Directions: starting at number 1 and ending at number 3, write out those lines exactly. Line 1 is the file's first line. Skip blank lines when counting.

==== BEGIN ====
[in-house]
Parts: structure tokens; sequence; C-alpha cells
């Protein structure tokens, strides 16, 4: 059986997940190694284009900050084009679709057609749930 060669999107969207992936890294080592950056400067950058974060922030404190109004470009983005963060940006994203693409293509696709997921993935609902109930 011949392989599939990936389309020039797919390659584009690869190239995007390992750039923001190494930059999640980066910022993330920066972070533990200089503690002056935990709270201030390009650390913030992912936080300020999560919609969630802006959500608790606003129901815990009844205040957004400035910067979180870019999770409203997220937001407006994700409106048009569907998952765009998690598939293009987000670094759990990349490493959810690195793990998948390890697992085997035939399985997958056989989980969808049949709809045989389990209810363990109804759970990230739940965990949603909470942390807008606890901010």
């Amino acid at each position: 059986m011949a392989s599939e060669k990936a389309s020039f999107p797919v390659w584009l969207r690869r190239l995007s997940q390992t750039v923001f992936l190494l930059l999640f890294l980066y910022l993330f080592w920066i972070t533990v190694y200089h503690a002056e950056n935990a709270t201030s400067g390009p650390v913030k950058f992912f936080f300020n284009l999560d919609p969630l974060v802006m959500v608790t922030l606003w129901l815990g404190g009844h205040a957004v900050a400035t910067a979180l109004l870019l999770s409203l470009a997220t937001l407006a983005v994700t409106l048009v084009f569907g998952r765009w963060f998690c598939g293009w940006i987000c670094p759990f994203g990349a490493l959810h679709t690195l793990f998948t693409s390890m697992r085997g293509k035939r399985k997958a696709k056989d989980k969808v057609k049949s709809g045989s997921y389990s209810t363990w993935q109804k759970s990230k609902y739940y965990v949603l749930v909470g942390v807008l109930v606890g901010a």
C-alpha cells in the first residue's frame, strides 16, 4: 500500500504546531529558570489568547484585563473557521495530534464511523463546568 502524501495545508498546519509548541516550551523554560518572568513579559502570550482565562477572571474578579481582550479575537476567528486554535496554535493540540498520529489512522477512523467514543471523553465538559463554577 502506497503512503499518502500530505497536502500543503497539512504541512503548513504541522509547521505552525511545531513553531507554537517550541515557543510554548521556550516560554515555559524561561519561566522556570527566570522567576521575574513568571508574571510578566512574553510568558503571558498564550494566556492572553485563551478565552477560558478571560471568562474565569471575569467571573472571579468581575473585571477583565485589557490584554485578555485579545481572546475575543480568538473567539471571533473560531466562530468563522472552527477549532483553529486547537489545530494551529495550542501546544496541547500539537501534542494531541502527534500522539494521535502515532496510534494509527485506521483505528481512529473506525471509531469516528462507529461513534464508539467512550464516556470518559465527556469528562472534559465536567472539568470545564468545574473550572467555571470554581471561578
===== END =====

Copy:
[in-house]
Parts: structure tokens; sequence; C-alpha cells
């Protein structure tokens, strides 16, 4: 059986997940190694284009900050084009679709057609749930 060669999107969207992936890294080592950056400067950058974060922030404190109004470009983005963060940006994203693409293509696709997921993935609902109930 011949392989599939990936389309020039797919390659584009690869190239995007390992750039923001190494930059999640980066910022993330920066972070533990200089503690002056935990709270201030390009650390913030992912936080300020999560919609969630802006959500608790606003129901815990009844205040957004400035910067979180870019999770409203997220937001407006994700409106048009569907998952765009998690598939293009987000670094759990990349490493959810690195793990998948390890697992085997035939399985997958056989989980969808049949709809045989389990209810363990109804759970990230739940965990949603909470942390807008606890901010």